Napkinwriter’s journey with Sumi-e is a slow, winding one filled with wonder with what is achieved in this tradition of brush painting. According to the Mustard Seed Garden book, which is considered the bible of this method, there are bunches of rules and regulations for the brush and the artist to produce a calming image filled with ch’i that the observer falls in love with. I have only mastered a few. They also list faults and I am familiar with many of them, even now in my beginning stages. I will watch and learn and enjoy.

by Sue

 

by Sue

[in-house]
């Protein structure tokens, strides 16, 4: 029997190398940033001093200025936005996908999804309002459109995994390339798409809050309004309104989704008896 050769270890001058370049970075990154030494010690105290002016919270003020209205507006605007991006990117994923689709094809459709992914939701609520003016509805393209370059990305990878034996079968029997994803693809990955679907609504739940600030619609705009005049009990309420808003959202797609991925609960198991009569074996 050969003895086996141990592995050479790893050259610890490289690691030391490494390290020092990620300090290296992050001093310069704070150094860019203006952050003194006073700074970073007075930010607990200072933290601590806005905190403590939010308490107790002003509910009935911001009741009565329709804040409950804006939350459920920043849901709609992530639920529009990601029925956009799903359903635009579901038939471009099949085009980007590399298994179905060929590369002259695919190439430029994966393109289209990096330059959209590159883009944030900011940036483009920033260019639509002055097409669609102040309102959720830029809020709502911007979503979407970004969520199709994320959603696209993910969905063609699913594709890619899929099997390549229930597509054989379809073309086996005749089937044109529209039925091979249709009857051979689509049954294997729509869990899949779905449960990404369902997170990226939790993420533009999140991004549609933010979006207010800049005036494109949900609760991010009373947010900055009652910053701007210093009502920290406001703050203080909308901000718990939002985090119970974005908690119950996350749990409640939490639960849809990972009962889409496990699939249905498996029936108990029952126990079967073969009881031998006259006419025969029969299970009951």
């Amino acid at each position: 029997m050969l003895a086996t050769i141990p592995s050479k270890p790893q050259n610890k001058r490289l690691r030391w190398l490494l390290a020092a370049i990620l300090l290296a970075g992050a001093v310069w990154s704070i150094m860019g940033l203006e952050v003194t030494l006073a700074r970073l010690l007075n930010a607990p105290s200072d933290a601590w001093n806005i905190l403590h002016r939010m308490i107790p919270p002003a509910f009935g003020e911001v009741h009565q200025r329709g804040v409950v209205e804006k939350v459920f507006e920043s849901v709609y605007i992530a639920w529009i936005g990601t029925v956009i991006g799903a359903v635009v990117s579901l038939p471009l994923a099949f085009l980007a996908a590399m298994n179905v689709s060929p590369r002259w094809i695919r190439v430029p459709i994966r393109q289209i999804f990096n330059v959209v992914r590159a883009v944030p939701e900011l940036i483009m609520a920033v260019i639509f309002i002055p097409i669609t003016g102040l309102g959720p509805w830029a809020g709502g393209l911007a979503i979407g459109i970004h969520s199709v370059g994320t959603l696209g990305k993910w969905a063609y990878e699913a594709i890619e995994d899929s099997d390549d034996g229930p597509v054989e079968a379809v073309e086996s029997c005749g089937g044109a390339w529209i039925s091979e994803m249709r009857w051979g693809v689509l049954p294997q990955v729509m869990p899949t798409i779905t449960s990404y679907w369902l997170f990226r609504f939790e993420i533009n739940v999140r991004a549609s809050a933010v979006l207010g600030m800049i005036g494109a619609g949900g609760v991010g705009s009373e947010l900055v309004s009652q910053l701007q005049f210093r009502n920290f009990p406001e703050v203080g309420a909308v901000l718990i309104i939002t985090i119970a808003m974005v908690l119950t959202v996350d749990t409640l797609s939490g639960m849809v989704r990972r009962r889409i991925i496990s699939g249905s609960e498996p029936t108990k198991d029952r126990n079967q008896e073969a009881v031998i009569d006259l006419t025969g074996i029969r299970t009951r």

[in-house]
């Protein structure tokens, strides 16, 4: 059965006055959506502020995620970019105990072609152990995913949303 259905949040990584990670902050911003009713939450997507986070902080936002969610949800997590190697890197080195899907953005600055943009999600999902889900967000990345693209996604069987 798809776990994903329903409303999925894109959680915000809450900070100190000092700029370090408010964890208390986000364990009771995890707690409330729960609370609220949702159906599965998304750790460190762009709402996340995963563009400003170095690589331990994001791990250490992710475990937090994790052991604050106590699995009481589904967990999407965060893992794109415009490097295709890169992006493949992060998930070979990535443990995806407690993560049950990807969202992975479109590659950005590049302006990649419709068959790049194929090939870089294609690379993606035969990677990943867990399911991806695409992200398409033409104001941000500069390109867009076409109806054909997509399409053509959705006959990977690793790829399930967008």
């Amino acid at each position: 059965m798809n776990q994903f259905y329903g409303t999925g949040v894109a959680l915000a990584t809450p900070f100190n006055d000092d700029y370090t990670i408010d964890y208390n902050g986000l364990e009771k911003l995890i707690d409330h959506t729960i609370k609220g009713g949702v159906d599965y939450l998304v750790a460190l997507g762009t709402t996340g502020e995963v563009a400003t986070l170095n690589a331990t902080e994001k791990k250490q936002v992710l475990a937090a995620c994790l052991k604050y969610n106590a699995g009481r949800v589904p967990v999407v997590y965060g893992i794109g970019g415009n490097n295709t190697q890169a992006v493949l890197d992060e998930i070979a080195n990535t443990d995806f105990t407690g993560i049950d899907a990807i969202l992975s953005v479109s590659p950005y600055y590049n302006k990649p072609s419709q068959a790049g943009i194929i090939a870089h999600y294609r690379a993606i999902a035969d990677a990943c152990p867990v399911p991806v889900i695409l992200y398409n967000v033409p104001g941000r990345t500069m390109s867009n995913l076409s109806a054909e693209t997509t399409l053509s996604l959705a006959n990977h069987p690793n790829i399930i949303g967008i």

by Sue

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April 5, 2019

I am writing the last chapter (which is not the last chapter )  to complete the writing of my memoir, Journey Girl. This chapter begins with the influence the wonderful women of IWWG (International Women’s Writers Guild and WWAM (Women Writer and Artist Matrix) had on my life and my writing. I am so forever grateful.

This is a repost

I Will Trust to Love
May 16, 2013 by Napkinwriter

Shattered Mirrors
By Susan Heffron Hajec, inspired from
Mimi Foyle,’s Shattered Mirrors
I will turn to meet my destiny,
reflected in shattered mirrors.
The world breaks
My effort is needed.
I am a humble artist
with prayerful hands
I nourish new life.
In dark corners,
unmolded clay in my hand
in broken places
molding my earthly clod
to reflect what is neglected.
I will trust to love.